Anyway, that's my major duty for the near future. In addition, I might dash off a few cases that have come to us via the staff attorney's office. And I'll do things like offer feedback to my co-clerks on their bench memos and draft opinions. I enjoy doing that because I'm a good editor and I think I help improve our collective work product, and because it gives me a little taste of what else is going on in chambers without having to do a lot of research. All in all, though, things have been a little slow for a while, relatively speaking, and it looks like it might stay that way until after the new year, which will be nice.

What I am doing at home: Nothing, and loving it. I made a concerted effort over the long Thanksgiving weekend to do as little as possible. I barely left my house. I slept a lot -- an awful lot. I read -- I caught up on my magazines, even. I watched a lot of television. It was a really nice respite, except for one thing.

My computer is once again giving me fits. I was on the phone with the good folks at Dell for a long time this weekend, and we have reached a tentative solution. I am going to have to re-load Windows from the CD rom, and basically start all over. I'm blaming this on Bill Gates, et al., because things would be peachy if I could just get rid of Internet Explorer, but I can't, because it's bundled into Windows. So even though I'm using Mozilla's Firefox now, the viruses and spyware that infected my IE won't give up the ghost. So what happens now is that when I start up, about eight or ten windows of IE try to load, with the homepage hijacked and attempting to load various plug-ins. Once I close all of those, my internet connection is slow and spotty. I went two or three days over the holiday without internet access at all. Our supposition is that the memory draw that all those IE windows are taking has something to do with this. I guess starting from scratch can't hurt, but it will require backing up some stuff from my hard drive. The other hassle is that I have a wireless keyboard, and the DOS menus I have to use to reload Windows won't read it. So I have to get a corded keyboard (read: borrow mine from work) for this operation. It's so exasperating. What I really need is for someone to come to my house for an hour and teach me how to use Linux. I swear, I could make everything better if someplace like Microsoft hired me as a consultant. They need people on staff who don't know anything about computers. I'm not talking about focus groups that dicker over the tone of the startup chimes. I'm talking about a full-time job smacking programmers in the head for allowing error messages that make no sense. Why is the computer a consumer device that gets more complicated the more technologically advanced it gets? It's as if every successive Nike shoe had to be tied with more elaborate knots. Or if the new Chevrolets had a second clutch and required a hand-crank to start or something. It ought to be the exact opposite. And the fact that it isn't is, to me, a failure of the marketplace. [/rant]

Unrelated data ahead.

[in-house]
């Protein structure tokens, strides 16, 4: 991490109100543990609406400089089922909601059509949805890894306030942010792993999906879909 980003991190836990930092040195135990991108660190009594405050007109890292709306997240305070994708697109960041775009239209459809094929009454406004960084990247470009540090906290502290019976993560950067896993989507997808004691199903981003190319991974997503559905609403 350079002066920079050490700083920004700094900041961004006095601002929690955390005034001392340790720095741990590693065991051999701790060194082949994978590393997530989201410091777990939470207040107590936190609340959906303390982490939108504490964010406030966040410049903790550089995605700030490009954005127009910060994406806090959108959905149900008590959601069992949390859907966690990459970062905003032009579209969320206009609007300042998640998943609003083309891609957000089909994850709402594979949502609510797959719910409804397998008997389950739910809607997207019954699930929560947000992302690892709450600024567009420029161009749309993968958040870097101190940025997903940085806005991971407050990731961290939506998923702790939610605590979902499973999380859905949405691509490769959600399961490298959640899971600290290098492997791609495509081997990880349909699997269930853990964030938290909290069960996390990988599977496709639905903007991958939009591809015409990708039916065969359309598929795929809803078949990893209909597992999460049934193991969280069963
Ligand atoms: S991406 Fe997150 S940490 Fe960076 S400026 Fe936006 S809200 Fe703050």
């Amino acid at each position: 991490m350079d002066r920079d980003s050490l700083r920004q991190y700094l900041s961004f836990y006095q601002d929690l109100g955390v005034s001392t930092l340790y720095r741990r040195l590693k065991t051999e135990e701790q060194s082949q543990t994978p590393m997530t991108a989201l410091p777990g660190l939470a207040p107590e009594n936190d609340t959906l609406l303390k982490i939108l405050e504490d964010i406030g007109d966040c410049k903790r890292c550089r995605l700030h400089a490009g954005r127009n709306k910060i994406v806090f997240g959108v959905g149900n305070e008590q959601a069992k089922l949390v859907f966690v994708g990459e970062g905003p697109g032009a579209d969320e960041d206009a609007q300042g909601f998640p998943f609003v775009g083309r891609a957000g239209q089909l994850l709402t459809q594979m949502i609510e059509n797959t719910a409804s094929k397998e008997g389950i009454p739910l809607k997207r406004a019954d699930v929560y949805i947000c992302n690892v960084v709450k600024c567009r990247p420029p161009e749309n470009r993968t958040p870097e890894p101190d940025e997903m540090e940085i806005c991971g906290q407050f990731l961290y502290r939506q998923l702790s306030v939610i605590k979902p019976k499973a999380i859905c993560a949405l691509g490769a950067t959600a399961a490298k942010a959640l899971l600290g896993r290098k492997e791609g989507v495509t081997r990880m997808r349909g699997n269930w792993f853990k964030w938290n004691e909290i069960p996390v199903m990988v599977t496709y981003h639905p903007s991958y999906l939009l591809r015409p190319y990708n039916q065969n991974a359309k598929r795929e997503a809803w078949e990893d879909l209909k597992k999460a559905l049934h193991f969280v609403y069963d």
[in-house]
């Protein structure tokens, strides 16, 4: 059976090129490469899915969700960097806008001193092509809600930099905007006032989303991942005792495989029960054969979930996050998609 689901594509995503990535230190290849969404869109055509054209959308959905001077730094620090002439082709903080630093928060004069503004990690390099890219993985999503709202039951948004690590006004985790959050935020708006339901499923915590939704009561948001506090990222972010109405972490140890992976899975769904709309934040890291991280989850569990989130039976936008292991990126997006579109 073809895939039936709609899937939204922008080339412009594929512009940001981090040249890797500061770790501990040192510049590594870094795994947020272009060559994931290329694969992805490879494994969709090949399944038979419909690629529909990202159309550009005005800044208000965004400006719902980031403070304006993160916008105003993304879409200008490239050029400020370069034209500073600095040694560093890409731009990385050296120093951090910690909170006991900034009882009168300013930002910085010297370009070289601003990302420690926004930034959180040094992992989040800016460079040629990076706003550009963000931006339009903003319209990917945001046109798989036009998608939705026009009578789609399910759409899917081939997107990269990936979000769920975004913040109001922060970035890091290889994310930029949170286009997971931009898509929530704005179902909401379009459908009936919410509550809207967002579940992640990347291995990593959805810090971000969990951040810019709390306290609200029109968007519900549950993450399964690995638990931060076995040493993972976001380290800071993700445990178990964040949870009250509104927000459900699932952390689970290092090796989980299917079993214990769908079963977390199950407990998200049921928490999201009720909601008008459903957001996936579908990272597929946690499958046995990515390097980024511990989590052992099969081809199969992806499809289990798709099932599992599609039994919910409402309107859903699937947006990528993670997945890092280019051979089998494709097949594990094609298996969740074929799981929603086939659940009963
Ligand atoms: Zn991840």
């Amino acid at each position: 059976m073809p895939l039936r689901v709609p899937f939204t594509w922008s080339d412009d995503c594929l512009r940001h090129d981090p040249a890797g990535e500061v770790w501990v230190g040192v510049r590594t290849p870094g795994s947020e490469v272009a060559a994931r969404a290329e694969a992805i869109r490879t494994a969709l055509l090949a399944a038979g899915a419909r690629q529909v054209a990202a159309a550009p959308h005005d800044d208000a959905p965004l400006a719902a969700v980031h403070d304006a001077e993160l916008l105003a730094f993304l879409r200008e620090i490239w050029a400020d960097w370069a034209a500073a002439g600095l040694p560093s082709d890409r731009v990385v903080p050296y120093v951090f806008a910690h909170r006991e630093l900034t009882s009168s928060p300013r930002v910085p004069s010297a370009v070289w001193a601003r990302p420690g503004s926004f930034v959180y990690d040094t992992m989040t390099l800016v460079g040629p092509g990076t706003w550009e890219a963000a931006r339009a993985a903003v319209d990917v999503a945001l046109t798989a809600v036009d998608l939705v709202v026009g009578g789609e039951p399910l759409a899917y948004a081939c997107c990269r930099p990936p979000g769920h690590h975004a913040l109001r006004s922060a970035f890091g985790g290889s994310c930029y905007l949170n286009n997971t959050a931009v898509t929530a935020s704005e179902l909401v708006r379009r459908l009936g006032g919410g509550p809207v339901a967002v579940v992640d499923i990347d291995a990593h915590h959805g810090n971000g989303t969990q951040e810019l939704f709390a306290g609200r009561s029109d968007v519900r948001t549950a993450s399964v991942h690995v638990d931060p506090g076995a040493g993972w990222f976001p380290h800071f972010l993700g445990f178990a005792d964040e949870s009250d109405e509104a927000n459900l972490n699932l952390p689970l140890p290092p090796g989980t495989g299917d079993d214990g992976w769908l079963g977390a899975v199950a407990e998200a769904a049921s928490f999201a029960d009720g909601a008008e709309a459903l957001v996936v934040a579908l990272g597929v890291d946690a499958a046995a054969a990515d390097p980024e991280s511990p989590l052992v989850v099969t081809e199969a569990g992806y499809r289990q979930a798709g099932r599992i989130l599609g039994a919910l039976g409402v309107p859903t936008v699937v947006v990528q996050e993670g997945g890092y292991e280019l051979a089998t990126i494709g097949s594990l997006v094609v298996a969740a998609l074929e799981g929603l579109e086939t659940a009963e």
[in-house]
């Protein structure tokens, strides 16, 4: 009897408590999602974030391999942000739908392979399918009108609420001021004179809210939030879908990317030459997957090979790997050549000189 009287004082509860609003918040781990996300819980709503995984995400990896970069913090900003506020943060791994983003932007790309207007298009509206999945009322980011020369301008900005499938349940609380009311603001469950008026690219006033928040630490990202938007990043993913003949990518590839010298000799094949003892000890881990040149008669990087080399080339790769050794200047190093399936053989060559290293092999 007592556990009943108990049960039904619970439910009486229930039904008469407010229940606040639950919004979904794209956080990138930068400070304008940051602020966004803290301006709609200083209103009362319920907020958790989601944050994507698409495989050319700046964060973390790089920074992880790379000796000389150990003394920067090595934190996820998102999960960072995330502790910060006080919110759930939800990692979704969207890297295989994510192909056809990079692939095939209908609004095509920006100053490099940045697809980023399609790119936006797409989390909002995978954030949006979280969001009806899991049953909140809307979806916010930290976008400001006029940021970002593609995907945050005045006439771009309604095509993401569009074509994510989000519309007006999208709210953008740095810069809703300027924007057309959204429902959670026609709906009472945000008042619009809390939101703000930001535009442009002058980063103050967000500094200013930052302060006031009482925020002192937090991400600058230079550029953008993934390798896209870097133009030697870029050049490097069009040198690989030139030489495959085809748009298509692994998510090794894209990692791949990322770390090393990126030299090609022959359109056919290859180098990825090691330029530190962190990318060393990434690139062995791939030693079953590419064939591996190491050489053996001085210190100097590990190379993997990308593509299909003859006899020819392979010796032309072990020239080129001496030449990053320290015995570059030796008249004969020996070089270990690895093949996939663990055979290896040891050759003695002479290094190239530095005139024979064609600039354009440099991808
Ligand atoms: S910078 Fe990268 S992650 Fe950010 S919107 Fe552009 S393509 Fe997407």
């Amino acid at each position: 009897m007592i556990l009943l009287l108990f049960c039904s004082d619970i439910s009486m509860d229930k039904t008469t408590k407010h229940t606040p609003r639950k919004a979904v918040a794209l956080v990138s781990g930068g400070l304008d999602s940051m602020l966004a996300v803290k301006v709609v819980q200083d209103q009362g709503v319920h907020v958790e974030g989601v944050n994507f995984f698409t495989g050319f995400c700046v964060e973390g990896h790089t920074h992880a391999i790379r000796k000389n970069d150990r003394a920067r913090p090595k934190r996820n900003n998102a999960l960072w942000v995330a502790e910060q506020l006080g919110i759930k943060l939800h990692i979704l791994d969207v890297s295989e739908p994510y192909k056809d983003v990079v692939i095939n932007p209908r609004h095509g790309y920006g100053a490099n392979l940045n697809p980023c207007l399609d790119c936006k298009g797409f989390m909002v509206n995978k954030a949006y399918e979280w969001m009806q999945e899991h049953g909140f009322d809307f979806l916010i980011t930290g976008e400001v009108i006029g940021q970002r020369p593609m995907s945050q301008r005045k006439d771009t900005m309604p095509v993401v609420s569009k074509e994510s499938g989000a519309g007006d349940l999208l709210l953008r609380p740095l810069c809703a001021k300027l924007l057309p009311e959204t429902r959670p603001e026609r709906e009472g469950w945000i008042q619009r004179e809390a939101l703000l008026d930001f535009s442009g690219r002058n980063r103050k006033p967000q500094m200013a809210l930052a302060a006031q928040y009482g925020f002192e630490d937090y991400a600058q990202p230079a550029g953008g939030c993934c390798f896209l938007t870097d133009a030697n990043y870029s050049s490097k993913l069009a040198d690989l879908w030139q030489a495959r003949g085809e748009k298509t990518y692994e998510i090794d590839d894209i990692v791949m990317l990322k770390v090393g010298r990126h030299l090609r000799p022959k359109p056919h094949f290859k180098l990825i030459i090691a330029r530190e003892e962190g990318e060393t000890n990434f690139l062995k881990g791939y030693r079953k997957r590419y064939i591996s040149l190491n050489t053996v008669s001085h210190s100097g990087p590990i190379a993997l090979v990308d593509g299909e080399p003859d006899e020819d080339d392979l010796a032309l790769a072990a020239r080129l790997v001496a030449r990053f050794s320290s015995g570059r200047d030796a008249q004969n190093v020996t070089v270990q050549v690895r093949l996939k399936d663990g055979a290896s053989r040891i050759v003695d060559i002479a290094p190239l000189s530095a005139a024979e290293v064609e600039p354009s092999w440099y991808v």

What I am reading: As noted above, I read a lot of magazines over the weekend. I regularly read Sports Illustrated, Newsweek (although not much anymore, and I'm going to let my subscription lapse), Rolling Stone, the Atlantic, Legal Affairs, Mother Jones, the ABA magazine and a couple of other magazines from various sections of that body, the New Yorker, the alumni magazines from my college and law school, Wired, and the New Republic (online), and, when it is actually in print, the Oxford American. Less often, and not every issue, but a fair amount: Harper's, the Economist, Texas Monthly, the Washingtonian, National Review, and probably a couple of others I can't remember right now. Also, I check at least the headlines on the main web pages of about a dozen major newspapers.

And I don't know if this counts as "reading," but right now in my car I've been listening to the audio version of Krakatoa, which is linked in the right-hand column. It is about the tremendous volcanic explosion at that Indonesian island in 1883. It's good, but thick with tectonic details and Dutch names and sometimes hard to follow. I'm sure it would be easier to understand if I could see some pictures, too. It's still interesting, though. But it takes a while to get through a twelve-hour book when you're usually only in your car for the fifteen-minute commute to and from work. I like books on tape (or CD) when the trip is a bit longer. I had a Grisham book for the move here, and it was just as well I had to concentrate on the drive more than the story because the story wasn't that great. I listened to Jarhead by Anthony Swofford, which was very good (highly recommended by Milbarge!), and well-read by its author, too. Nothing, however, will likely top the David Sedaris box set. That's some good listening. Come to think of it, though...I must have let someone borrow those tapes, because I don't remember seeing them in the move. But I don't remember who has them, so if you're reading, I want my box set back!

What I am listening to: In the car, the book. At home, I got Scheherazade's mix CD, and it is wonderful. I'm really pleased with it, and have been playing it a lot. Thanks, Sherry!

What I am watching: I watched Miracle, the hockey movie, and it was enjoyable. I watched the "Seinfeld" special on Thursday night, and that was fun. I'm actually taping today's "Oprah" Seinfeld reunion special. It's funny: I think this will be only the second full episode of "Oprah" I've ever watched, and the other was a show a couple of weeks ago about swingers. I don't want to say that we watched it at work, but let's just say I didn't have to tape it.